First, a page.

Click above to see the Ignite Talk.

Mind. Blown.

The Digital Media Learning conference will blow your mind.  Consider yourself warned!  I have to spend a few moments each day “downloading” from my brain!  I love the breadth of people represented here and exposure to their thoughts and ideas has stretched my perception of the Universe to new places.

I felt a lot of productive friction in the badging conversations yesterday.  “It’s not just the badge” was packed even though the workshop had solid competition.  There are many ideas for how to execute badging in a meaningful way and I’m excited to read about it until mu eye balls fall out!  I may have also gotten myself into a bit of a heated conversation with a Harvard grad student at the HIVE mixer; I asked her to consider badges not as a reward, but as a stake in the sand of education.

Speaking of the HIVE mixer, holy guacamole!   For those of you who don’t know, or were unable to crash the party  it ruled.  Here is a tiny snippet, by no means all-inclusive list,  of the folks I ran into:

Flat Elsa was the life of the party! 

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Matthew Williams has no idea that I was stalking him and I found him at the bar! I think he was a little freaked out. Sorry!

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Armando and Mikey were amazing! I can’t wait to get to NYC and see this magic in person! Good luck on the Ignite talk and I can so help you rock out meaningful badges!

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Courtney Francis arrived just as the booze was overflowing. Working examples is a vehicle for ideating and building radical innovations to change education. You should be using it and so should I. (Must listen to Robert more often.)

I had a blast!  I think my favorite part was when I realized who these guys were (definitely after the photo and after the party) :

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Here comes day three!  I am trying to keep cool kid composure, but there are a few parts of today that I am afraid of!

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Thankfully the security staff at the hotel rules, on an epic scale.  They let me into the ballroom at 11pm last night, a little intoxicated and full of burrito, to practice my ignite talk.  Their feedback was really powerful and I am pretty sure I’ve got this!  Spoiler alert – I will also have notes.  I only hung out with theater kids growing up; turns out I am not really one of them.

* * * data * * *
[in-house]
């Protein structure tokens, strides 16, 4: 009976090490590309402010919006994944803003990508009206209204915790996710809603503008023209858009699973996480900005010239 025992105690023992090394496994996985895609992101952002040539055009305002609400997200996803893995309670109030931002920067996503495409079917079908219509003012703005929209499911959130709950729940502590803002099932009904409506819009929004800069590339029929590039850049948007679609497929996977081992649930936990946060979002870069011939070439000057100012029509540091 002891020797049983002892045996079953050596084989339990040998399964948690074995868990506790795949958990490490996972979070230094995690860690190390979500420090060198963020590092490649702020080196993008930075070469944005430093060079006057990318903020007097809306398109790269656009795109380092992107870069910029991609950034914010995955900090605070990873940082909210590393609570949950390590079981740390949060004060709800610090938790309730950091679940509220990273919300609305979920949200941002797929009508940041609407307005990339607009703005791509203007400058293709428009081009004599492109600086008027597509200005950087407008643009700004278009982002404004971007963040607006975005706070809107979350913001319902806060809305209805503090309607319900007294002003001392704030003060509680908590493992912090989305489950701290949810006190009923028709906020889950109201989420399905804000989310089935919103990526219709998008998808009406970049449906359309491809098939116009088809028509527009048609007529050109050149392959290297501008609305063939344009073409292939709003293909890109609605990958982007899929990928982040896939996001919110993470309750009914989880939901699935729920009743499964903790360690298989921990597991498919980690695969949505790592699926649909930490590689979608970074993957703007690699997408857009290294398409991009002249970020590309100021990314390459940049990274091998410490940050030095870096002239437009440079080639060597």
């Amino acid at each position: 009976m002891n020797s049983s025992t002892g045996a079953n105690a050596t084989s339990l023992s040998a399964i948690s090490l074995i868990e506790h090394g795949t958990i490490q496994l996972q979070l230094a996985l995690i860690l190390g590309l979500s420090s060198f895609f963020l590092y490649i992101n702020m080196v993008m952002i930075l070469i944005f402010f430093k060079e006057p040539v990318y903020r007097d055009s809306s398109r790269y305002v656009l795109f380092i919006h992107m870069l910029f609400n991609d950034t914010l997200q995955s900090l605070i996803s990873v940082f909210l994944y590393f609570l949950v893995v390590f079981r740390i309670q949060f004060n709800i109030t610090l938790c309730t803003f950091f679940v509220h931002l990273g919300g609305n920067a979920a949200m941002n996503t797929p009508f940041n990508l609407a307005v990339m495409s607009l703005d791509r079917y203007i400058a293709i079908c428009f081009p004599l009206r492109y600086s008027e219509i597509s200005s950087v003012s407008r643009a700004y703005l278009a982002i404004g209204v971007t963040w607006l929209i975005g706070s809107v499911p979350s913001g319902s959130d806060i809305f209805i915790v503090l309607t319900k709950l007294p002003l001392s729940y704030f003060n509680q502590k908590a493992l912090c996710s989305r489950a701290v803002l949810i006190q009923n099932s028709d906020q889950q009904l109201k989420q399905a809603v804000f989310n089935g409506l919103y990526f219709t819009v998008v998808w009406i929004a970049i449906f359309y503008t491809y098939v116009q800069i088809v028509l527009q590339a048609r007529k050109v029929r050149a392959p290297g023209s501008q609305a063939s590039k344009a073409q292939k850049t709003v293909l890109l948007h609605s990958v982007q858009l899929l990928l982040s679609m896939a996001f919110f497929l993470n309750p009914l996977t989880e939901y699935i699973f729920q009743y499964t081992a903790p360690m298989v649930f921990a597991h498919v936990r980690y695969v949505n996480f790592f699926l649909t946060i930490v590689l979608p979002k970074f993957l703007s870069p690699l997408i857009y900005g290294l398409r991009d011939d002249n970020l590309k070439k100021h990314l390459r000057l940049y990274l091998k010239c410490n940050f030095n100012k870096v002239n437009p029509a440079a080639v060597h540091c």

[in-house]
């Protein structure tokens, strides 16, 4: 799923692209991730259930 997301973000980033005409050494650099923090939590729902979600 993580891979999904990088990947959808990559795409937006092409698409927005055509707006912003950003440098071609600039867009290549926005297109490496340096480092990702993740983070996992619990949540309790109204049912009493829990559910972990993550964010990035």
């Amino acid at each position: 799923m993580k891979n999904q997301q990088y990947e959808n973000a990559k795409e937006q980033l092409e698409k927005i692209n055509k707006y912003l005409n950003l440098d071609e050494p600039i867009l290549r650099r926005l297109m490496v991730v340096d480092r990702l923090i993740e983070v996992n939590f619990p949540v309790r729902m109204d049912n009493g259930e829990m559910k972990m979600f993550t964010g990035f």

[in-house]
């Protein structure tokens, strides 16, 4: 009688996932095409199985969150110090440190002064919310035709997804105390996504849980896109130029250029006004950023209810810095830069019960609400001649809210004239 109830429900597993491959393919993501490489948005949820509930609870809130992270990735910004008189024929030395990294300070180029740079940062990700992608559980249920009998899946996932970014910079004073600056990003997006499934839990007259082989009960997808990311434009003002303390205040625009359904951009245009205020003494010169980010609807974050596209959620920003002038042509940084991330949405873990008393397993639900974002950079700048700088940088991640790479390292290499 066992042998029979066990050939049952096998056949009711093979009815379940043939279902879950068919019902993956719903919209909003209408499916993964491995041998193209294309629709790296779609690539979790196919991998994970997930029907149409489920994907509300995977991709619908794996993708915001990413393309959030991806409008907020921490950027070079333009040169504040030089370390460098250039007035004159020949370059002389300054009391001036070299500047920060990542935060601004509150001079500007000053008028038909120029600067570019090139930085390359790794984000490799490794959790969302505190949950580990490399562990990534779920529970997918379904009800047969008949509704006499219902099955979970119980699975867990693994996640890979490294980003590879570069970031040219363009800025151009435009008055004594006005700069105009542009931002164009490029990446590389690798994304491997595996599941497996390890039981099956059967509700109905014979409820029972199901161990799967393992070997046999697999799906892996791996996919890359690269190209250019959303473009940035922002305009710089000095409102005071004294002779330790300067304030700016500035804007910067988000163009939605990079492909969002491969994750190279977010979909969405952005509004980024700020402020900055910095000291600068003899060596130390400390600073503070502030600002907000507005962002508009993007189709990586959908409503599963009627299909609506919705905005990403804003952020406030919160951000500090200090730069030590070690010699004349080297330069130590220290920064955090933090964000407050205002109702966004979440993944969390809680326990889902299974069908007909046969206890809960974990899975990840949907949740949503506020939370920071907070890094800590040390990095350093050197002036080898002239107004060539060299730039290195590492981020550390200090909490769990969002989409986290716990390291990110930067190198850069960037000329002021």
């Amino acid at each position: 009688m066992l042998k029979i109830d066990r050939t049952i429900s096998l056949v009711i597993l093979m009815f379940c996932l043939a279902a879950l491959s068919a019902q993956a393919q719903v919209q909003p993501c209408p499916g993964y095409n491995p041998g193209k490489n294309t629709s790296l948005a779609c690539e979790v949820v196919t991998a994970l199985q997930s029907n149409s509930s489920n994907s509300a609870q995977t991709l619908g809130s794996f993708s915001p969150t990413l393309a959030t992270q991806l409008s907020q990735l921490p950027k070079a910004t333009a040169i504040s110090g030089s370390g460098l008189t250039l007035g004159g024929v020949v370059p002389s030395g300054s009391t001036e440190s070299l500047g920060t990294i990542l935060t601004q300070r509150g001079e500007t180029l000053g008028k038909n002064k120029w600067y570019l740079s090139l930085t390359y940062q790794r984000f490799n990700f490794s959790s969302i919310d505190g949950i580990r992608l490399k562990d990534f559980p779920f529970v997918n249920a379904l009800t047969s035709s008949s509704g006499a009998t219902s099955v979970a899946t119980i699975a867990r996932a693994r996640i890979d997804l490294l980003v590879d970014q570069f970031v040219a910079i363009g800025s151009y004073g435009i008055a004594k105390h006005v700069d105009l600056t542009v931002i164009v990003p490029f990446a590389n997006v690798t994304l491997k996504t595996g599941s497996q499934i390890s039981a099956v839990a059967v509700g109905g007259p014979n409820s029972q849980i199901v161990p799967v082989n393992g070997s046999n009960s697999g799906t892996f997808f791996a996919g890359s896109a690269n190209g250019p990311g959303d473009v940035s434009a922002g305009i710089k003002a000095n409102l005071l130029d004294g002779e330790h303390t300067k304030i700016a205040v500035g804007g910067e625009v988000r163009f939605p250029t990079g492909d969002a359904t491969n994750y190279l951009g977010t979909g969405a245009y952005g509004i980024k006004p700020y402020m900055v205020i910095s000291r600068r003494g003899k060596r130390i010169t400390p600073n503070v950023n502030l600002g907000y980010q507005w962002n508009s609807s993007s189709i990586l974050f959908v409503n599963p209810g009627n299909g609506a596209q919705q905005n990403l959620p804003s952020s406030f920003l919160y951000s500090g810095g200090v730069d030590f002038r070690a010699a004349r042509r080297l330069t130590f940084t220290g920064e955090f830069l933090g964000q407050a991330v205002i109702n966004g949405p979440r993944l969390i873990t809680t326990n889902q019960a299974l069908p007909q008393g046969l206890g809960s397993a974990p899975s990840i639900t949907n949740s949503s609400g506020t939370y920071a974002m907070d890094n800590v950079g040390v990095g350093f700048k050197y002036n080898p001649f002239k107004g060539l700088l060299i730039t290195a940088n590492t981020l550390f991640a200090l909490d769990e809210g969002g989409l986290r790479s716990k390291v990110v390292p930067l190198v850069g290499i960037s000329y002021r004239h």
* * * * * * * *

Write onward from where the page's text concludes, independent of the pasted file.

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If you want to check it out live click here:

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The Cup Runs Over

The first day of the Digital Media Learning conference was  jam-packed with information and super awesome people.  The day kicked off with familiar faces, Sybil and Tene, from DYN.  They gave me a few pointers and sent me on my way!  Right away I started running into folks from Pittsburgh.  They have really cool things going on; check them out here:

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Ani Martinez is rocking the digital corps at Remake Learning.

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Jessica Pachuta (short Jess) and Jessica Kaminsky (tall Jess) are rocking Hear-Me and we had a lively conversation about permission slips.

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Louise Larson coordinates this community maker space.

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Dave English is the man-in-charge (according to me) at the Sprout Fund.









I also was able to learn more about people from Chicago!

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I enjoyed lunch with Maggie Waldron Lauren Pemz and Natalia Smirnov from FUSE.

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I had coffee with Deb Kerr from Youth Muse.










It is wonderful to be surrounded by ideas and inspiration.  Bobby Lox mentioned starting a HIVE exchange program!  I think it is a brilliant idea and a way for the HIVE to continue to share ideas on a higher, cross-network level.  I volunteer myself to go first in the event that Sam Dyson reads this post!

PARLIAMENT OF BEES. woodcut fronispiece John Day 1641

This is more like golf than basketball; we are playing against the course not each other.   
Knowledge is fluid and sometimes, as human beings, we create silos that keep us from finding answers. 
Productive friction.